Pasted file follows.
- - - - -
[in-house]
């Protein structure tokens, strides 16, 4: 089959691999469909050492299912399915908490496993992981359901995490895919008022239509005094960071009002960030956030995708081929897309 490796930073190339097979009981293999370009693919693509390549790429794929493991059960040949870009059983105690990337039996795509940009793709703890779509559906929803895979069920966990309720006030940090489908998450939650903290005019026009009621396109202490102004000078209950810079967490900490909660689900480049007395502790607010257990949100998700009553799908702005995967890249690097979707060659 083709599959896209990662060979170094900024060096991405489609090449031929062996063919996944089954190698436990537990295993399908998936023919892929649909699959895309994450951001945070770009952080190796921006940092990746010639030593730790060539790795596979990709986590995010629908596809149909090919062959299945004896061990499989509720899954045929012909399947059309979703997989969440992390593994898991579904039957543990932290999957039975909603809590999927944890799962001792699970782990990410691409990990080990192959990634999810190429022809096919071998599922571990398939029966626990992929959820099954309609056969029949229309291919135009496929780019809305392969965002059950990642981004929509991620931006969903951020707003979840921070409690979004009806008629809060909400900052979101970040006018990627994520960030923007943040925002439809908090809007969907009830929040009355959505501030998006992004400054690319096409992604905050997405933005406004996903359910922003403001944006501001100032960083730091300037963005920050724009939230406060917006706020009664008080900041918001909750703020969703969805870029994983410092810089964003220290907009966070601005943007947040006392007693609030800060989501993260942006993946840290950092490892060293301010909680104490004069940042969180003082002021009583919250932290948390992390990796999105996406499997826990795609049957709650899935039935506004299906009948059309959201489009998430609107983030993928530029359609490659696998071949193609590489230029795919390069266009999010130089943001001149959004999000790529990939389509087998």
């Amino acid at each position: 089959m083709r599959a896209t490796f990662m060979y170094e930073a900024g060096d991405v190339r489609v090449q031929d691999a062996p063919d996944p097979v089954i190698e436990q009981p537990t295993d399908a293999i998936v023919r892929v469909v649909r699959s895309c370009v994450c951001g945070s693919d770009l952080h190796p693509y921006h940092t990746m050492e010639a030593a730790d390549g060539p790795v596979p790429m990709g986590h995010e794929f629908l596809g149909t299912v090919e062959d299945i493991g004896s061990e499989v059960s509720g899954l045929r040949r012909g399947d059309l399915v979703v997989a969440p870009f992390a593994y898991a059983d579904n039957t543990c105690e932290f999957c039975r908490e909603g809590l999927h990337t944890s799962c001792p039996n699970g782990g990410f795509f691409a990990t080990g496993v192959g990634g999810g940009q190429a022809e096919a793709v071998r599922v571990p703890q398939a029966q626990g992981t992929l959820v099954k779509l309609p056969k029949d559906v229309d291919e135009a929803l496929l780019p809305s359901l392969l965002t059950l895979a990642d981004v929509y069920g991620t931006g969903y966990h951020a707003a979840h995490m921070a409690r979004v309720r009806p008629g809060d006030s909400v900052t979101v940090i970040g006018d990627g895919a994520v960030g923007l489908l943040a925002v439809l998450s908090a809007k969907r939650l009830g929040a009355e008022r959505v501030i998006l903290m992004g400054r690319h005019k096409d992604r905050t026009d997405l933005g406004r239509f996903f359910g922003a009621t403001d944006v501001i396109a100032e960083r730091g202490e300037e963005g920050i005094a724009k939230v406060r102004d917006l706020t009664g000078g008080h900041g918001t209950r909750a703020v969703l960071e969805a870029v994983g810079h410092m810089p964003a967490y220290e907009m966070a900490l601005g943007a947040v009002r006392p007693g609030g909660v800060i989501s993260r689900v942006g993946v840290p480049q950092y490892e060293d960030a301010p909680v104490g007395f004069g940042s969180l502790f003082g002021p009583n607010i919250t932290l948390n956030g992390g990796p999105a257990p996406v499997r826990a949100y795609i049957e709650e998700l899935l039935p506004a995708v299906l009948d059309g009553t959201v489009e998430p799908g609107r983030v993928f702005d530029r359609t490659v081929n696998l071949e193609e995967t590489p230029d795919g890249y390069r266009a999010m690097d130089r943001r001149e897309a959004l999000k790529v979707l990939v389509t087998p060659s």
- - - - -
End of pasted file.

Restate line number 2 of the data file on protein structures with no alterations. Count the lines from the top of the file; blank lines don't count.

């Protein structure tokens, strides 16, 4: 089959691999469909050492299912399915908490496993992981359901995490895919008022239509005094960071009002960030956030995708081929897309 490796930073190339097979009981293999370009693919693509390549790429794929493991059960040949870009059983105690990337039996795509940009793709703890779509559906929803895979069920966990309720006030940090489908998450939650903290005019026009009621396109202490102004000078209950810079967490900490909660689900480049007395502790607010257990949100998700009553799908702005995967890249690097979707060659 083709599959896209990662060979170094900024060096991405489609090449031929062996063919996944089954190698436990537990295993399908998936023919892929649909699959895309994450951001945070770009952080190796921006940092990746010639030593730790060539790795596979990709986590995010629908596809149909090919062959299945004896061990499989509720899954045929012909399947059309979703997989969440992390593994898991579904039957543990932290999957039975909603809590999927944890799962001792699970782990990410691409990990080990192959990634999810190429022809096919071998599922571990398939029966626990992929959820099954309609056969029949229309291919135009496929780019809305392969965002059950990642981004929509991620931006969903951020707003979840921070409690979004009806008629809060909400900052979101970040006018990627994520960030923007943040925002439809908090809007969907009830929040009355959505501030998006992004400054690319096409992604905050997405933005406004996903359910922003403001944006501001100032960083730091300037963005920050724009939230406060917006706020009664008080900041918001909750703020969703969805870029994983410092810089964003220290907009966070601005943007947040006392007693609030800060989501993260942006993946840290950092490892060293301010909680104490004069940042969180003082002021009583919250932290948390992390990796999105996406499997826990795609049957709650899935039935506004299906009948059309959201489009998430609107983030993928530029359609490659696998071949193609590489230029795919390069266009999010130089943001001149959004999000790529990939389509087998």